When I am wearing my marketing hat (one of many hats I wear, as discussed in other posts), I often find myself looking for ways to explain what a trial consultant does for a trial lawyer. As hard as it is for me to repeatedly explain, after 25+ years in this field, I frequently find myself explaining the basics. This is less surprising with young lawyers, though some of them are exposed to trial consultants in law school. But this is also true with lawyers with 10+ years of experience who have never been educated on the subject, and have never had the opportunity to work with “one of us.” Clearly, the fundamental reasons trial consultants are hired are to evaluate the liability issues in the case – who is at fault, and, if relevant, by what amount, or percentage of liability/fault. The other variable of interest is damages – that is, “What is the case worth”? The reality of small group research, such as focus groups and mock trials, is these methods are not predictive of liability and damages issues in the ways some attorneys think. Though helpful in determining the answers to liability and damages questions, trial consultants’ work goes well beyond these fundamentals. Lawyers who are more experienced with the research conducted by trial consultants know that the consultant’s role is to help identify and “fix” (when possible) problems in the case. One explanation I have found to be helpful in this regard is to explain that we help with “debugging the case.” Using the analogy of how computer programs are refined, I explain that we look for the problems with the case and then help, to the degree it is possible, find ways to lessen the impact of the bugs. Clearly, lawyers take their cases and clients, “warts and all”; not everything can be fixed. The lawyer has to know, however, how to file the rough edges off of their case issues, not to mention their clients, and how to explain these limitations to the client. Sometimes, it is the lawyer who does not understand the limitations, but more often, it is the end client. The plaintiff may think the case is worth more than it is; the defendant may not see any liability. But, beyond that, plaintiffs may have some issues in their background that “taint” them in someway and they do not want to admit these faults. Defendants may not understand that their everyday demeanor, or management style, will have an impact on the case. That is, they don’t realize it until mock jurors point this out, and we, as trial consultants, relay the information to the relevant parties. It is in identifying and fixing, or trying to fix, the “bugs” that trial consultants can most benefit the trial team. Back to the software analogy, mock jury research is the “beta test” of the case, in preparation for future roll out in a trial.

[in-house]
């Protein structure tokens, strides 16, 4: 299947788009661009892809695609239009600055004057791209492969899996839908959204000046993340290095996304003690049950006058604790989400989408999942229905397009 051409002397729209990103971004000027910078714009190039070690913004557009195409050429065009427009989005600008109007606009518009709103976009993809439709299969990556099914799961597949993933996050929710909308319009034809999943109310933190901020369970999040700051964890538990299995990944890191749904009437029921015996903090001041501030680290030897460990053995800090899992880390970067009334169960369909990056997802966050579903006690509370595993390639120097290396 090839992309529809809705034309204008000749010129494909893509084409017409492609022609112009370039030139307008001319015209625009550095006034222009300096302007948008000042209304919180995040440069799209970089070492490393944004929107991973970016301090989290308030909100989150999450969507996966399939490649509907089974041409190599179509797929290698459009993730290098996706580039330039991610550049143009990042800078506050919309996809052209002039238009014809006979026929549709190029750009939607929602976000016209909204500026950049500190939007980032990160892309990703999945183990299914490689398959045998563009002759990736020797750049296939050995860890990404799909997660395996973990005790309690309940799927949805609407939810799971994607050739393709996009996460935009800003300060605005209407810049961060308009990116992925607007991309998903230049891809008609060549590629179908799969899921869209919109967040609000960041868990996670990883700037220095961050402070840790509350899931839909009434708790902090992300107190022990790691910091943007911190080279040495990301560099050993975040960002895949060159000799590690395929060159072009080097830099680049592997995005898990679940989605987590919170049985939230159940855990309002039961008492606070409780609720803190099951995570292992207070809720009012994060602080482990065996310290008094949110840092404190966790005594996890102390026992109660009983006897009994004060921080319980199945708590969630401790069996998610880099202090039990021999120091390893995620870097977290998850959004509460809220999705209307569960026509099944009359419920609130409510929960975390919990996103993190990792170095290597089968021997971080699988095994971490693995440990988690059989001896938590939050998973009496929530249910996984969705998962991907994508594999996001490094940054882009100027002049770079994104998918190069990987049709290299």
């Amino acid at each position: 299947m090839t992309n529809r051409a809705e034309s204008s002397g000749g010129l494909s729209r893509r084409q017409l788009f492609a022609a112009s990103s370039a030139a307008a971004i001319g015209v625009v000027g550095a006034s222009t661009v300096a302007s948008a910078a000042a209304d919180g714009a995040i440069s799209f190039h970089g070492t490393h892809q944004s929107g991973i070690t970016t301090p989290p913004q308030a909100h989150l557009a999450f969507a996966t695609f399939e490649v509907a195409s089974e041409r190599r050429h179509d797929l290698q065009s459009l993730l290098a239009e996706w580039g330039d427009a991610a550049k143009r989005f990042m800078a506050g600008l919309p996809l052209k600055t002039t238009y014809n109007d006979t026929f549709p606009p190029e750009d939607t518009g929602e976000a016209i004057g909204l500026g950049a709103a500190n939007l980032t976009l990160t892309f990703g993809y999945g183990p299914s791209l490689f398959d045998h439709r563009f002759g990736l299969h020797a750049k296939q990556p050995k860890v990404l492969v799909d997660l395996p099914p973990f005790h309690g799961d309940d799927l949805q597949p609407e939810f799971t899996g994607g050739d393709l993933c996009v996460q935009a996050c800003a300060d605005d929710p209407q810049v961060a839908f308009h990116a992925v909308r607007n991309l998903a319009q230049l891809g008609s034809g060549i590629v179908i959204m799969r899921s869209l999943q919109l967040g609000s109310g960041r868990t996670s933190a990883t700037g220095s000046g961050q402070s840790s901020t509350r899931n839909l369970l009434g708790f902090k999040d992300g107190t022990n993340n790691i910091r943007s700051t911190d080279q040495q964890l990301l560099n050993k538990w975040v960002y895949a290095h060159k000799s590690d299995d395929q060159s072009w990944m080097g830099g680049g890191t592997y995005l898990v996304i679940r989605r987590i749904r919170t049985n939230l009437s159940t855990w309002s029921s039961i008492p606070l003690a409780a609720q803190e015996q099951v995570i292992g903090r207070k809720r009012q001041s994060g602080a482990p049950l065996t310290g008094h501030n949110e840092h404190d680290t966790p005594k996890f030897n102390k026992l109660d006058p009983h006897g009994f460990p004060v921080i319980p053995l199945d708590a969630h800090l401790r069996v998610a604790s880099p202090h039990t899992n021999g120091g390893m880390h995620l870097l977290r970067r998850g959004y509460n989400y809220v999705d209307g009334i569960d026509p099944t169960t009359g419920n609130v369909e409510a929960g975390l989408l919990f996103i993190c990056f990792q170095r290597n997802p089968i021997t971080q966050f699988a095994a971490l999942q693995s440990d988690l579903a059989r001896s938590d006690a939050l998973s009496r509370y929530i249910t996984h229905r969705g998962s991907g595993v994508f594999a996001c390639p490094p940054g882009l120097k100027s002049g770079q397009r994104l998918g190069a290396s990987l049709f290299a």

As of this writing, I have consulted on thousands of high stakes civil cases. So far, there has never been a client who retained my services (or those of my employers, prior to the time David and I founded Magnus) because he/she believed he/she had a perfect case. Quite the contrary: 100% of the cases in which I have been involved have had one or more serious and problematic issues and the attorney or other client who retained us did so because these problem issues needed to be corrected, that is “debugged,” prior to arbitration, mediation, or trial. The types of problems vary with each case and range from an unlikable plaintiff or defendant to tenuous causation between liability and damages, with many other issues in between. In extreme cases, our research (in the form of surveys, mock trials, etc.) reveals the weaknesses in the case are too huge to overcome. When this happens, our client usually settles the case soon after the research is conducted. More often, however, our research yields information that allows me to devise strategies for my client that, if followed, will turn a “loser” case into a case with a positive outcome (defined as a favorable settlement, arbitration decision, or verdict). In almost every case I have worked on, there is an “Aha!” moment that no one on the trial team had considered. This “Aha!” moment is usually the beginning of the debugging process. It is my job, in debugging the case, to interpret the research results for my clients, use these results to capitalize on strengths while minimizing weaknesses, and help my clients become more persuasive communicators. Absent conducting some kind of jury or other fact finder research on one’s case, the case will proceed to its resolution without all of its problem issues debugged, a risky proposition, indeed.